Greysnet Creative Writing Course: Chapter 6

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Well, here it is. The final chapter in our hugely popular Creative Writing Course. Endings are always difficult and parting is such sweet sorry. In this final edition our Creative Writing friend and mentor Karen Quinn takes us through the process of editing – how to prepare your prose for publication. From cheeking your speling to knowing what to leave in and what to take out, editing is the last and sometimes the most challenging part of the writing process.

Before the class begins I would like to extend our sincere thanks to Karen for delivering this terrific course which has inspired so many to pick up their pens and have a go at creative writing. It’s been a terrific journey.

If you are just joining us, never fear you can find the entire Creative Writing series here.

And so, for the last time, find a quiet spot, have our writing materials ready and let’s begin.

Hello to all my writers!

Just so you know, I will be spending the weekend looking over and providing feedback on work (looking at you @BillTurner) . I’ll make sure to look through all the workshops so I haven’t missed anything! If you’d like to even ask me a question, please don’t be afraid to post!

Keep scribbling,

:+1: I trust Kerry passed the last homework on that didn’t paste across properly.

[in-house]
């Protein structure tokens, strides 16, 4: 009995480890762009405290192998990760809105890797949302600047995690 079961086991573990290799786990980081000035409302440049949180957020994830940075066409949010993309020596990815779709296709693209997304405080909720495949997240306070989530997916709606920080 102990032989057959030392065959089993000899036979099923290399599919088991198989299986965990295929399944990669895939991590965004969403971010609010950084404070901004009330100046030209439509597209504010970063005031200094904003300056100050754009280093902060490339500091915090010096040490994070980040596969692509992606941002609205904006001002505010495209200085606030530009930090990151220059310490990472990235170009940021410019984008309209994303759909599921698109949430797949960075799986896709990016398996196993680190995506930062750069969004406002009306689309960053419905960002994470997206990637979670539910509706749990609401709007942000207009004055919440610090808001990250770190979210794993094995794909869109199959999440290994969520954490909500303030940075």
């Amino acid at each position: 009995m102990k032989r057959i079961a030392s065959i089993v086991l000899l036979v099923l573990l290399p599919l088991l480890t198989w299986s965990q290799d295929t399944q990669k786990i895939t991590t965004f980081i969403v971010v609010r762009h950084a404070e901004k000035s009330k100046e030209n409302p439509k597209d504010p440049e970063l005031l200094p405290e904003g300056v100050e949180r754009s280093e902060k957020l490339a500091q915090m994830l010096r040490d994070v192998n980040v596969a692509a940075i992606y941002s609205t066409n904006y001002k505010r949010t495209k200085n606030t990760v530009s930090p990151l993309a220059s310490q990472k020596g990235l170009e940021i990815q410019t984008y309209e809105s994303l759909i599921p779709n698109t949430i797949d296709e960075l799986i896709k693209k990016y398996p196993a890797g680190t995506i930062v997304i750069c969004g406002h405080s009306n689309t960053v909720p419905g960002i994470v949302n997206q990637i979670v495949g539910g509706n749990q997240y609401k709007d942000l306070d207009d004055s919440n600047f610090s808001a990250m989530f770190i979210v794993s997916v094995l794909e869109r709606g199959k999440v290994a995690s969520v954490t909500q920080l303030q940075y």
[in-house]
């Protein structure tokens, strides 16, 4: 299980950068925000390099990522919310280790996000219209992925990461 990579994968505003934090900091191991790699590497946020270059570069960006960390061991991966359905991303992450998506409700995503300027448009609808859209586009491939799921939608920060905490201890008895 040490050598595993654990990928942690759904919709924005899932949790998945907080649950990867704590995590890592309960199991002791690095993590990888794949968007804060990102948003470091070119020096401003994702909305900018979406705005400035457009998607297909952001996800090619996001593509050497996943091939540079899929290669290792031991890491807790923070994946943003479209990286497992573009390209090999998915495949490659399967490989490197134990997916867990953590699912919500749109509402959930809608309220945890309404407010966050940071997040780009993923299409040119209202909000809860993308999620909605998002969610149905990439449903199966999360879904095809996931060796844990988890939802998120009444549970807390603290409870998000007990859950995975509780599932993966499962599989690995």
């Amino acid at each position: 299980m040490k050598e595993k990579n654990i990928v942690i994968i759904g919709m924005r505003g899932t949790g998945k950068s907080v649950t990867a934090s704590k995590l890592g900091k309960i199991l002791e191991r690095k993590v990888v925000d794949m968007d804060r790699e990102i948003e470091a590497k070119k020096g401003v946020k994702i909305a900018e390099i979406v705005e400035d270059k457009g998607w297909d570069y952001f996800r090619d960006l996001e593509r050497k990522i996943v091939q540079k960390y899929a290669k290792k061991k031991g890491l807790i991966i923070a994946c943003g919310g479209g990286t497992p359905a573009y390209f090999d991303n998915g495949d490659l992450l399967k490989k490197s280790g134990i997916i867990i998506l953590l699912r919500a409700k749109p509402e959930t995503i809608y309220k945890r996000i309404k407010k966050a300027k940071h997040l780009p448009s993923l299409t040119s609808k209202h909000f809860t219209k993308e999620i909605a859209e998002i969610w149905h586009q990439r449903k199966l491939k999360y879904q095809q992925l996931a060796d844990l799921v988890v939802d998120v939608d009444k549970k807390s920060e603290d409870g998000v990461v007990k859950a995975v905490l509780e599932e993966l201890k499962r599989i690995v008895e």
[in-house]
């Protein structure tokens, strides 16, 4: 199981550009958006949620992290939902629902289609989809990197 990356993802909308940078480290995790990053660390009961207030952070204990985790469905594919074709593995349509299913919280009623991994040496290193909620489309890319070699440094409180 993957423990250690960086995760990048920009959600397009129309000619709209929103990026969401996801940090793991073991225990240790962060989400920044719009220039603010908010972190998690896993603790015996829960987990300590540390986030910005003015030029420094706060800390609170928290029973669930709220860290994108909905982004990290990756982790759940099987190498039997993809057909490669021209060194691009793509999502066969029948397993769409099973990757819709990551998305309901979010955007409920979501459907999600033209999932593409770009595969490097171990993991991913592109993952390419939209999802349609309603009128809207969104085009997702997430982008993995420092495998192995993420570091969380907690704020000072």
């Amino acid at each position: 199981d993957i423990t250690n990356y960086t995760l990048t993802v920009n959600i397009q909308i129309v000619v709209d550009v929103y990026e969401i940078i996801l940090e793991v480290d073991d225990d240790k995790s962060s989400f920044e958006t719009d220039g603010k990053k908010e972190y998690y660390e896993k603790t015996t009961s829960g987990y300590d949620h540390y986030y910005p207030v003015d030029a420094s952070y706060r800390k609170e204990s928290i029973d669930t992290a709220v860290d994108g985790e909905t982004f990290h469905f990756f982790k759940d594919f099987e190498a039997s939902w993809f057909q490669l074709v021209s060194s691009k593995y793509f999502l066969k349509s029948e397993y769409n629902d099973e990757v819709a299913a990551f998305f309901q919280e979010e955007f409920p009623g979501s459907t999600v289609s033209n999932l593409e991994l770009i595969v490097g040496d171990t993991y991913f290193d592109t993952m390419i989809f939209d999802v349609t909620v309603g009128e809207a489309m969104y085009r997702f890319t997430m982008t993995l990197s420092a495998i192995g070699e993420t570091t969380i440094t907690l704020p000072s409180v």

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Hi Karen. Before I go back to edit my homework I would just like to say thank you for your Creative Writing Workshops. Hopefully I have learnt, (or should that be learned?) several ways to improve my writing skills. I have enjoyed these last six weeks in lockdown. Well no that’s not exactly true, but you know what I mean. I’ve written over 50 poems now. Here is my last one which I suppose could be considered ‘topical’ and I did have friends and family proof read it before posting on fb.

Had enough /Isolation Blues

Going out of my mind with this daily grind,
The regular routine, Groundhog day, every day.
Should I be in an institution or part of this apparent unfolding revolution?
Division reigns on all sorts of media,
Social, television, radio bombard you with demands on how you should or shouldn’t behave,
You are wrong; obviously I’m right,